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The Determinants of Unemployment across OECD Countries

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  • Andrea Bassanini

    () (ERMES - Equipe de recherche sur les marches, l'emploi et la simulation - UP2 - Université Panthéon-Assas - M.E.N.E.S.R. - Ministère de l'Éducation nationale, de l’Enseignement supérieur et de la Recherche - CNRS - Centre National de la Recherche Scientifique)

  • Romain Duval

    (ECO - Economics Department - OCDE)

Abstract

This paper explores the impact of policies and institutions on unemployment in OECD countries over the past decades. Reduced-form unemployment equations, consistent with standard wage setting/price-setting models, are estimated using cross-country/time-series data from 21 OECD countries over the period 1982-2003. In the “average” OECD country, high and long-lasting unemployment benefits, high tax wedges and stringent anti-competitive product market regulation are found to increase aggregate unemployment. By contrast, highly centralised and/or coordinated wage bargaining systems are estimated to reduce unemployment. These findings are robust across specifications, datasets and econometric methods. The paper also finds evidence of interactions across policies and institutions, as well as between institutions and shocks. Some specific interactions across policies and institutions are found to be particularly robust, notably between unemployment benefits and public spending on active labour market programmes as well as between statutory minimum wages and the tax wedge. Finally, it is shown that macroeconomic conditions also matter for unemployment patterns, with their impact being shaped by policies.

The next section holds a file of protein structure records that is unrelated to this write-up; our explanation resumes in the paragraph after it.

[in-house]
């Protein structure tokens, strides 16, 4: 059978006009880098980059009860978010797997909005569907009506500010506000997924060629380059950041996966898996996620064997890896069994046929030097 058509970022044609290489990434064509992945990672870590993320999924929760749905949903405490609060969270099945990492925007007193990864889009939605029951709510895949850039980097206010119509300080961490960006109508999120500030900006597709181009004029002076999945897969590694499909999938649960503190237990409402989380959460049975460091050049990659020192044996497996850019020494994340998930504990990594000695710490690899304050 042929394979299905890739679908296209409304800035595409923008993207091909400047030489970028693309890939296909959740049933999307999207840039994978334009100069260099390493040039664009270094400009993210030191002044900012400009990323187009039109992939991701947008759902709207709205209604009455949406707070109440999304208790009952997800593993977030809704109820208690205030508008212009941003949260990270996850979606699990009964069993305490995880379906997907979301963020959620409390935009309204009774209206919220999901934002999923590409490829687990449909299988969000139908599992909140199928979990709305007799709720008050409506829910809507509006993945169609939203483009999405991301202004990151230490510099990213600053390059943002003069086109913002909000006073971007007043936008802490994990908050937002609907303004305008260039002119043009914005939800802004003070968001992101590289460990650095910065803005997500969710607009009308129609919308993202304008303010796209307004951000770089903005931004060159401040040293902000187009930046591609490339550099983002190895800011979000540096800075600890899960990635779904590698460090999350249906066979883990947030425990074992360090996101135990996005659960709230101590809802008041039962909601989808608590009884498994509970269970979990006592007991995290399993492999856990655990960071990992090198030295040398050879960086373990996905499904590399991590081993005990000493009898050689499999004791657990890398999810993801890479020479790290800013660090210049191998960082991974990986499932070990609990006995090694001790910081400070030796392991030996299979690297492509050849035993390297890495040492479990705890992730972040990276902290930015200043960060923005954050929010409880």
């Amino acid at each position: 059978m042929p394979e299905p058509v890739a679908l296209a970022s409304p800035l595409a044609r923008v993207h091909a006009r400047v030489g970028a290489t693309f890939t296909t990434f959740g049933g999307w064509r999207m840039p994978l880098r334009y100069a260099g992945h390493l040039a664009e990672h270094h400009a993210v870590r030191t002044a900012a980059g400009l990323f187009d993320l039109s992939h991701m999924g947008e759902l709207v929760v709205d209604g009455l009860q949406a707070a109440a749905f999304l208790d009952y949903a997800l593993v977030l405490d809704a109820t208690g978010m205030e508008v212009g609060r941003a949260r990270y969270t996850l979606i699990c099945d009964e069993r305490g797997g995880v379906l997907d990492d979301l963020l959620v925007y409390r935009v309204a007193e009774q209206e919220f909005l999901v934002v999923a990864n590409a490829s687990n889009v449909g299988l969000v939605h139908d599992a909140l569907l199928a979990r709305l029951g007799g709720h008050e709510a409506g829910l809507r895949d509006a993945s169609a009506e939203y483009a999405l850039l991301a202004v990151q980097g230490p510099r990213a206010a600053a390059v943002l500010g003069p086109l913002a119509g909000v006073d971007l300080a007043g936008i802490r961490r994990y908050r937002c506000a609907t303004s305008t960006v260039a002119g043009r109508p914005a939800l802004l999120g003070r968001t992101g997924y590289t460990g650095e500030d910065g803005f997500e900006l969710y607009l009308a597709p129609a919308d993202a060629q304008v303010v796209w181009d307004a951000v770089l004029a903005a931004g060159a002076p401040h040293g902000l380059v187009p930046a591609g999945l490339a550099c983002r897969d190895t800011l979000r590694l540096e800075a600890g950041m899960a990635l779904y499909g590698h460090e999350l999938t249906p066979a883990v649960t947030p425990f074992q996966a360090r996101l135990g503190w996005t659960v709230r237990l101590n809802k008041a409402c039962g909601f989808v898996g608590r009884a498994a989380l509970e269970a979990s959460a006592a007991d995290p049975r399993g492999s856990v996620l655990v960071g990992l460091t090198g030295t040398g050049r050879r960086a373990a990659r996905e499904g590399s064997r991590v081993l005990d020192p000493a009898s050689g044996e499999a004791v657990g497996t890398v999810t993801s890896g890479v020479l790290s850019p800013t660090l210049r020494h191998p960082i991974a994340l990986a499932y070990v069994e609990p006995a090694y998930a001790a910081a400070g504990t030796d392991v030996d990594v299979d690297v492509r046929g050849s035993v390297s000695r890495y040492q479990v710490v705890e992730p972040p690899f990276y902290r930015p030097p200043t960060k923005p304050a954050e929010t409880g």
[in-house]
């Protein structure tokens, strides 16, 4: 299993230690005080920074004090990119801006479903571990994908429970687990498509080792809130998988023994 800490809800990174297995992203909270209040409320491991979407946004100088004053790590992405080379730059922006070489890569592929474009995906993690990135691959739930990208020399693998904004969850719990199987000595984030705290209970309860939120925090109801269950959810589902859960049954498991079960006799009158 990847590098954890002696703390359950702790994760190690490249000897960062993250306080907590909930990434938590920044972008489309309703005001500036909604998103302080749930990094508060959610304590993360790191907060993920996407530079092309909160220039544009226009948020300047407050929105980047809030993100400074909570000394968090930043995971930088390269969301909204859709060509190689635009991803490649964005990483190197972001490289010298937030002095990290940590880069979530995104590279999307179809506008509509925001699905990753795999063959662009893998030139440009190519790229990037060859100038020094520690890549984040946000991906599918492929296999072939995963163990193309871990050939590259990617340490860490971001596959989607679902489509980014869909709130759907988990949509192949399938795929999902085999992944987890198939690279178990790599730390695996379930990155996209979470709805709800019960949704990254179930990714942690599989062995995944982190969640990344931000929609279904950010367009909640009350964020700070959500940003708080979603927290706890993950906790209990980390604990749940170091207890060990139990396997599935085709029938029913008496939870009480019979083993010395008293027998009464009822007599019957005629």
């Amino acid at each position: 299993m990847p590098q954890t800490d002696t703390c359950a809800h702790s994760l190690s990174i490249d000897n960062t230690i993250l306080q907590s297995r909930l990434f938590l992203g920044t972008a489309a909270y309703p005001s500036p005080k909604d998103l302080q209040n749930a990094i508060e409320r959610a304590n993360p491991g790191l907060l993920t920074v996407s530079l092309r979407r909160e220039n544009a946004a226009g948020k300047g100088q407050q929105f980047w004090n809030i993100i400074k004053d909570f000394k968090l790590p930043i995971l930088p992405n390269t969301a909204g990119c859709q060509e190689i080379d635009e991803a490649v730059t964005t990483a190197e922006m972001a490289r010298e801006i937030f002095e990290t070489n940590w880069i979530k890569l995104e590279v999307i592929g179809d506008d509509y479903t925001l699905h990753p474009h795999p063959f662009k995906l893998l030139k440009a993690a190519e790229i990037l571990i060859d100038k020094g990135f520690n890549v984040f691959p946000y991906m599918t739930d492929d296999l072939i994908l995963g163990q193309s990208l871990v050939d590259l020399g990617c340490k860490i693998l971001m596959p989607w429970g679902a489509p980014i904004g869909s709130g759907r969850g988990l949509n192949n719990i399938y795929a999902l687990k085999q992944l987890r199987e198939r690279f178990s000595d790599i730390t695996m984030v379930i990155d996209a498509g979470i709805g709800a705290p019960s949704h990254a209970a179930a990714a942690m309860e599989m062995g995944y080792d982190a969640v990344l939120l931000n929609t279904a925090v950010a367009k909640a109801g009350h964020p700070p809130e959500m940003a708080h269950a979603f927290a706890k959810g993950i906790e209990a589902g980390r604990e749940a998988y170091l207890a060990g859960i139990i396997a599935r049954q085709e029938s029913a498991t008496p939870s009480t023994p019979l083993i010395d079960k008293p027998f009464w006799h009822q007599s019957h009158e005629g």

Suggested Citation

  • Andrea Bassanini & Romain Duval, 2006. "The Determinants of Unemployment across OECD Countries," Post-Print halshs-00120584, HAL.
  • Handle: RePEc:hal:journl:halshs-00120584
    Note: View the original document on HAL open archive server: https://halshs.archives-ouvertes.fr/halshs-00120584
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    Cited by:

    1. Flaig Gebhard & Rottmann Horst, 2009. "Labour Market Institutions and the Employment Intensity of Output Growth," Journal of Economics and Statistics (Jahrbuecher fuer Nationaloekonomie und Statistik), De Gruyter, vol. 229(1), pages 22-35, February.
    2. Bernhard Boockmann & Raimund Krumm & Michael Neumann & Pia Rattenhuber, 2013. "Turning the Switch: An Evaluation of the Minimum Wage in the German Electrical Trade Using Repeated Natural Experiments," German Economic Review, Verein für Socialpolitik, vol. 14(3), pages 316-348, August.
    3. Roberto Martino & Phu Nguyen-Van, 2014. "Labour market regulation and fiscal parameters: A structural model for European regions," Working Papers of BETA 2014-19, Bureau d'Economie Théorique et Appliquée, UDS, Strasbourg.
    4. Bernhard Boockmann, 2010. "The Combined Employment Effects of Minimum Wages and Labor Market Regulation—a Meta-Analysis," Applied Economics Quarterly (formerly: Konjunkturpolitik), Duncker & Humblot, Berlin, vol. 61(Supplemen), pages 167-188.
    5. Antonio Bassanetti & Roberto Torrini & Francesco Zollino, "undated". "Changing Institutions in the European Market: the Impact on Mark-ups and Rents Allocation," Working Papers 11, Department of the Treasury, Ministry of the Economy and of Finance.
    6. Oesch, Daniel, 2009. "Explaining high unemployment among low-skilled workers: Evidence from 21 European and Anglo-Saxon countries, 1991-2006," MPRA Paper 21041, University Library of Munich, Germany.
    7. Anderton, Robert & Maria, José R. & Karšay, Alexander & Szörfi, Béla & Périnet, Mathilde & Petroulas, Pavlos & Beck Nelleman, Peter & Conefrey, Thomas & Veiga, Cindy & Zizza, Roberta & Verdugo, Gregor, 2015. "Comparisons and contrasts of the impact of the crisis on euro area labour markets," Occasional Paper Series 159, European Central Bank.
    8. Alexandre Janiak, 2010. "Structural unemployment and the regulation of product market," Documentos de Trabajo 274, Centro de Economía Aplicada, Universidad de Chile.
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    10. Andrea Bassanini & Romain Duval, 2009. "Unemployment, institutions, and reform complementarities: re-assessing the aggregate evidence for OECD countries," Oxford Review of Economic Policy, Oxford University Press, vol. 25(1), pages 40-59, Spring.
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    unemployment; institutions; shocks;

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